“I think it’s a real trip to have two 80-year-olds showing their stuff,” Butler told Ted Pease of Senior News. A long-time resident of Humboldt County, Butler has worked for years making large public sculptures in black walnut, as well as smaller pieces in various woods, plaster, and soapstone. Some of her carvings are on display in Trinidad, including a well-known bronze casting of a 12-foot long Grey Whale mother and calf. “I got too old to be able to do the heavy wood carving,” she laughs. Since discovering the Fire Arts Center, she now primarily works with clay. “I just went with it, and it’s been wonderful.”
Campbell, who studied art history as well as Japanese and Chinese ceramics, worked as a studio and kiln technician for over twenty years at CSU Dominguez Hills. After moving to the North Coast in the early 2000s, she discovered the Fire Arts Center and has been sculpting as a member of the community ever since. She has also been featured as an ‘Artist of the Month’ at the Ferndale Arts Gallery.
“The reason I call the show [“Animal Wisdom”] is because I feel that animals are so much – I won’t say smarter – but more connected with life than humans are,” says Campbell, who draws much of her inspiration from Japanese art and art history, where humans are often portrayed as animals. “I think humans take themselves very seriously… they don’t quite know what life is all about. Life isn’t about collecting all the material things you can get, or collecting all the money you can get, because at the end of your life it doesn’t mean anything.”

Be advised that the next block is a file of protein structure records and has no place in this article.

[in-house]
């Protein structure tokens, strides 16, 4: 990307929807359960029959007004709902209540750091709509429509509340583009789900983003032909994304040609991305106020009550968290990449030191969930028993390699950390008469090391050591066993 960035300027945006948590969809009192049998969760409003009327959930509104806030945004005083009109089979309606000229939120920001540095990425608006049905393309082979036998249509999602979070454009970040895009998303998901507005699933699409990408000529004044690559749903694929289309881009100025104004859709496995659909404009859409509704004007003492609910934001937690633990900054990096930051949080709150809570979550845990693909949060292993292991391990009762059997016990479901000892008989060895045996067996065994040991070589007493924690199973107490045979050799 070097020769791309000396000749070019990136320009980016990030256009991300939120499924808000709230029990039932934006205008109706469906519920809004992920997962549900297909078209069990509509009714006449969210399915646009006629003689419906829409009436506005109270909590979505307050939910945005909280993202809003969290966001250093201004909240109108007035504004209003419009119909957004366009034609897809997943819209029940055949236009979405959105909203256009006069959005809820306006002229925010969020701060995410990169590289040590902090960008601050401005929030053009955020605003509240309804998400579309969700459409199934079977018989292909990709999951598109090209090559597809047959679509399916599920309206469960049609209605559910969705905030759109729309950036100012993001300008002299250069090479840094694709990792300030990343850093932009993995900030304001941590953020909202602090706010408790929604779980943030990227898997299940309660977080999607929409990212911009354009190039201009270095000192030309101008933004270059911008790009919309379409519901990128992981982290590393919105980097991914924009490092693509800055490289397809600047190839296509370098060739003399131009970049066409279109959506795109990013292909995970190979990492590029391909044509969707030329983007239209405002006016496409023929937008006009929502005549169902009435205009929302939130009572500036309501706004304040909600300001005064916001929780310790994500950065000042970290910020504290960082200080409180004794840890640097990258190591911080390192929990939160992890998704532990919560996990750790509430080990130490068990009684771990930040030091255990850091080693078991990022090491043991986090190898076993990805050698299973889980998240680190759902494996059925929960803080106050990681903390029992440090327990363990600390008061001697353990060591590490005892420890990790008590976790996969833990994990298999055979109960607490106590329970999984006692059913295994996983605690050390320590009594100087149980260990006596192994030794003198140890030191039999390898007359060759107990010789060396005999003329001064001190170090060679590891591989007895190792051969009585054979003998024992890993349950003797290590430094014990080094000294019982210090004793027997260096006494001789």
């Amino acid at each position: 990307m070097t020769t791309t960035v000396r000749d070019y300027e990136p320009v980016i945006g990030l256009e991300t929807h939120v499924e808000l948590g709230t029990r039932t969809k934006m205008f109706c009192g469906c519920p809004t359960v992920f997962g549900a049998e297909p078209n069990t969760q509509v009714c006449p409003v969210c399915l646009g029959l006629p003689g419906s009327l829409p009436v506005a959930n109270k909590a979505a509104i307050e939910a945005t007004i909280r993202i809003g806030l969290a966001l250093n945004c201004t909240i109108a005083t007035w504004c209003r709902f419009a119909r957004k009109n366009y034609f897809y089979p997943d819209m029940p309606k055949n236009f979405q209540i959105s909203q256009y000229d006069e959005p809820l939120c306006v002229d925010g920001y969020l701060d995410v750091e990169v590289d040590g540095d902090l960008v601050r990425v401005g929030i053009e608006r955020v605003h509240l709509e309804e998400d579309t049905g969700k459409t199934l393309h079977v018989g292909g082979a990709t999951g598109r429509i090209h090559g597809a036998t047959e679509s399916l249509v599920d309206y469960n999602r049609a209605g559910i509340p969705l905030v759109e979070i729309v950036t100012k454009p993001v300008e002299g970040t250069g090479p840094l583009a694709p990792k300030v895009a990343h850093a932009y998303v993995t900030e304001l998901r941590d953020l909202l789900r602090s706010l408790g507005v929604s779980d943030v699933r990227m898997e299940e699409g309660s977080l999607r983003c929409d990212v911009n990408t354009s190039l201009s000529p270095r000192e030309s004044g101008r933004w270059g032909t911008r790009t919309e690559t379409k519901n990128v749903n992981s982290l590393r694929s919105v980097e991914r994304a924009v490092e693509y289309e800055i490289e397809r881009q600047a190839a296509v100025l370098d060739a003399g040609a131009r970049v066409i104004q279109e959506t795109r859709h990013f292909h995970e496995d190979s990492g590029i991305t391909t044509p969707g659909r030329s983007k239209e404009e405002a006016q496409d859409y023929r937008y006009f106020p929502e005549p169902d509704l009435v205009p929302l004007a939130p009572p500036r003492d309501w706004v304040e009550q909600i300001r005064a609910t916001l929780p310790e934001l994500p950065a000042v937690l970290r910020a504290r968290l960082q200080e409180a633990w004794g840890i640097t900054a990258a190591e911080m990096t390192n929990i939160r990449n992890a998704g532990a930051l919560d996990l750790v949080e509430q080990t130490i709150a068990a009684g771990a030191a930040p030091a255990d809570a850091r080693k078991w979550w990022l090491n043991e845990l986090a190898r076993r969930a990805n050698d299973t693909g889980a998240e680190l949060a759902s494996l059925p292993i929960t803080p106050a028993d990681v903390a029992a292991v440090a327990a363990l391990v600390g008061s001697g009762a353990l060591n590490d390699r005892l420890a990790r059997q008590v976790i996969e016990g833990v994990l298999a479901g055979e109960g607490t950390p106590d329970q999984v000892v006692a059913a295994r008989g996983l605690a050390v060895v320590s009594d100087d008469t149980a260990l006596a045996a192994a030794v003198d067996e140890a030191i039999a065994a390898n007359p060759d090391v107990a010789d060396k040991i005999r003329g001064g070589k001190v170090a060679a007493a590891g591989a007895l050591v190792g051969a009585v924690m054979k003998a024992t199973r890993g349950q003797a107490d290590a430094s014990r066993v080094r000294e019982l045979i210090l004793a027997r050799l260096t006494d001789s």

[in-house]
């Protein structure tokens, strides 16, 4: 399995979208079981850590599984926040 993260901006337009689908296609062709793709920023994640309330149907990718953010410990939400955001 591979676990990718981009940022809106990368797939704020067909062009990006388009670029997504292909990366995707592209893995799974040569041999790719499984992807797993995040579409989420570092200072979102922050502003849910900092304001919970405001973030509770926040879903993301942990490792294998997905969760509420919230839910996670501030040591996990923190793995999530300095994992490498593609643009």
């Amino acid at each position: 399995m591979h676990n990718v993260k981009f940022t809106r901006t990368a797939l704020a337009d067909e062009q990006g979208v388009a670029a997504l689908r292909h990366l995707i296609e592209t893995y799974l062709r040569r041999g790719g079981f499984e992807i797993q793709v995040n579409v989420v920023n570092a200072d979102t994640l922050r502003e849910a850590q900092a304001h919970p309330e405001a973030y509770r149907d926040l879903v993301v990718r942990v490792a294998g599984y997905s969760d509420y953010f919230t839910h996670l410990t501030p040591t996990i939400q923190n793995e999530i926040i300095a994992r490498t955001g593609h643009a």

Many of Campbell’s sculptures include a small mouse, hidden somewhere in the scene -- a little animal totem that sets her work apart. I asked what the mouse represented to her. “Oh, I’ll tell you about the mouse!” she laughed. “For several years I volunteered at [CSU] Dominguez Hills, in the ceramics lab. I was working there one night and there were these little baby mice, just running around chasing each other. It was so cute! And I’ve never forgotten that. I keep it in my mind, these little mice. They are friends of my animals and sometimes they are friends of my people.”
The show features a variety of sculptures by both artists, with both human and animal elements. Two of Louise’s favorites are a meticulously sculpted dragon with pearl-colored wings, and a bridge scene featuring a woman and one of her little mice. For the past couple of weeks, I’ve watched Connie work carefully on a voluptuous female figure reclining on a bed of clouds and looking at a cell phone in her hand.
“We don’t take ourselves terribly seriously,” says Butler. “I mean, we really want to do a nice piece of work, but we’re not proselytizing some deeper fundamental truth.” She pauses a moment to reflect. “Well, maybe we are. I think when you get older you realize you need to go with the flow, and just enjoy yourself. I think it increases longevity,” she adds, laughing.
“Animal Wisdom” runs from March 10-April 2, with an opening artist reception on Friday, March 10 from 6-9pm.